Survey: China’s luxury e-commerce on the road to maturity (part 2)

In the first part of the survey, the context was set for luxury e-commerce in China. When did it start, where are online sales on Chinese soil now and what new solutions have been developed. Discover today the second part of this survey.


The latest innovation, the platform seeks to capitalize on the web3 economy through the inauguration of a virtual gallery, entirely dedicated to NFTs, these rare digital works that act as certificates of authenticity. About twenty brands such as Burberry or Versace have already proposed their own collections of NFT.


With the support of its parent company Alibaba’s in-house innovation lab Damo Academy, the platform also has a 3D visualization feature that facilitates online shopping for the majority of its products. Customers of the Tmall Luxury Pavilion can access virtual fitting rooms to judge the fit of a garment, watch or jewel, using technologies that combine virtual and augmented reality. For Valentine’s Day 2022, Burberry and Valentino used this 3D imagery to share an unboxing of products and present detailed views of them.


With livestreaming booming, Tmall Luxury Pavilion now offers three configurations that customers can test in the comfort of their living room. In addition to an all-public version, there is a One-to-Few offer that allows the brand to offer access to its live shopping session by invitation from the platform’s data, a model chosen by the watchmaker Vacheron Constantin. Alongside this, there is a more intimate one-to-one version originally developed for Cartier, which has ended up seducing many brands such as Burberry. Here, the customer can benefit from a personalized video interview with a sales consultant.


As Yuan Zou, Head of Europe & Luxury Fashion at the Chinese digital agency Hylink, says, “In a country where customers are still afraid of finding a counterfeit luxury product, trust is built in e-commerce around two pillars: official boutiques and distributors as well as payment security, which makes non-delivery almost impossible“. Two points that have failed the Chinese e-commerce platform Secoo and precipitated its fall.


Secoo shows the limits of the luxury e-commerce model as far as Touch & Feel and preserving the customer experience are concerned” as Yuan Zou states. She adds “It is not so much its model oriented around the second hand that weighed in its financial difficulties but a weakening of its physical stores following the COVID as well as an unfortunate diversification coupled with an ineffective fight against counterfeits“.


To recreate the gap with local players, Western e-commerce platforms are focusing on the omnichannel experience of e-commerce, mixing digital innovations and personalized offline experiences.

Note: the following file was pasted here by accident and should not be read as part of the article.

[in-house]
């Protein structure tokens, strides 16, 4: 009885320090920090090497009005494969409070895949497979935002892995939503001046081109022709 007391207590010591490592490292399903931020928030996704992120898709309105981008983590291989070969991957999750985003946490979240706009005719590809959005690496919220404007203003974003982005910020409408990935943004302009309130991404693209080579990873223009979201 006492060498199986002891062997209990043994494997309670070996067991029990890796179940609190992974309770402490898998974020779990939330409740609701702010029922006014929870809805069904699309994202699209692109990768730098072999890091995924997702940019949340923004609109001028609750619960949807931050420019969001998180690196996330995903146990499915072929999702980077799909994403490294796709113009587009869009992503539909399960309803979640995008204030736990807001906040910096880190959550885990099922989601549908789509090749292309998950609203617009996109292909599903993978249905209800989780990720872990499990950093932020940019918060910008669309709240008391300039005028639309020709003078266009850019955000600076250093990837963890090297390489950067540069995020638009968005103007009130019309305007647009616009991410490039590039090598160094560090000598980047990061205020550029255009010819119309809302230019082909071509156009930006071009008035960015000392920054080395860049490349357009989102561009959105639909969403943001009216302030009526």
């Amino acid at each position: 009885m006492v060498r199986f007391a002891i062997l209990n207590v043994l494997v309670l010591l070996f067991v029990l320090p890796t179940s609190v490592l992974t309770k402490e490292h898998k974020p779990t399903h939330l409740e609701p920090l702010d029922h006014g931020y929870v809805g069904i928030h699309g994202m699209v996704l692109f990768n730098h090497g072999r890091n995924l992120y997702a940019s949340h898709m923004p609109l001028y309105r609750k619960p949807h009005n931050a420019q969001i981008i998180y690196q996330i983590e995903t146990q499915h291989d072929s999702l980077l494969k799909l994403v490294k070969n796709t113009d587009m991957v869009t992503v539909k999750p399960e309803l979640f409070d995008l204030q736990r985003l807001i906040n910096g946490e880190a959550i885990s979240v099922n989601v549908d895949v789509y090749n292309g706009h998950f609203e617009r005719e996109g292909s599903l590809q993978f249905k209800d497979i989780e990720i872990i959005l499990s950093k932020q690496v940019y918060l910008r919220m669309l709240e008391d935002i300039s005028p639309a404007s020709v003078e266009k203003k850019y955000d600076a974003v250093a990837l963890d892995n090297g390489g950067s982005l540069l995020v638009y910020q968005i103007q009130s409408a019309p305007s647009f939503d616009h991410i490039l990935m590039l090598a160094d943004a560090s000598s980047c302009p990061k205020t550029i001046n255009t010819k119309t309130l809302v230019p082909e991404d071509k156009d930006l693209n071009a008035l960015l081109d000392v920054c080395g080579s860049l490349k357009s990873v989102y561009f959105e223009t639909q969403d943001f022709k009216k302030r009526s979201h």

This is the case of Farfetch China, a luxury marketplace established in the country since 2014 with a strong tech DNA, which has been reconverted to the editorial business, to the point of taking the opposite path of Net-a-porter. To manage its customer relationship, Farfetch has created a membership program called ACCESS that categorizes experiences, services and benefits according to several levels: Bronze, Silver, Gold, Platinium or even Private Client & VIP.


The platform differentiates itself from its competitors with the use of stylists available to its private clients. These stylists, true fashion experts, unearth the rarest pieces and present a preview of the latest novelties.


The platform also goes further by personalizing the segmentation of its offer to its best customers.


Farfetch also offers access to inaccessible places such as fashion shows, unusual dinners or even fully privatized exhibition spaces.


A private client or VIP who opens the Farfetch application does not have access to the same products, nor to the same experiences,” said Alexis Bonhomme, Vice President Greater China & Asia-Pacific at Farfetch, during the last CEW (Cosmetic Executive Women) France meeting.


An ultra-exclusive customer segment, able to spend more than $15,000 per year, represents 30% of Farfetch’s turnover in China and Asia (compared to 25% internationally).


These stylists, true fashion experts, unearth the rarest pieces and preview the latest novelties.


Farfetch also offers access to inaccessible places such as fashion shows, unusual dinners or even entirely private exhibition spaces.




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Featured photo : ©Press

Victor Gosselin
Victor Gosselin
Victor Gosselin is a journalist specializing in luxury, HR, tech, retail, and editorial consulting. A graduate of EIML Paris, he has been working in the luxury industry for 9 years. Fond of fashion, Asia, history, and long format, this ex-Welcome To The Jungle and Time To Disrupt likes to analyze the news from a sociological and cultural angle.

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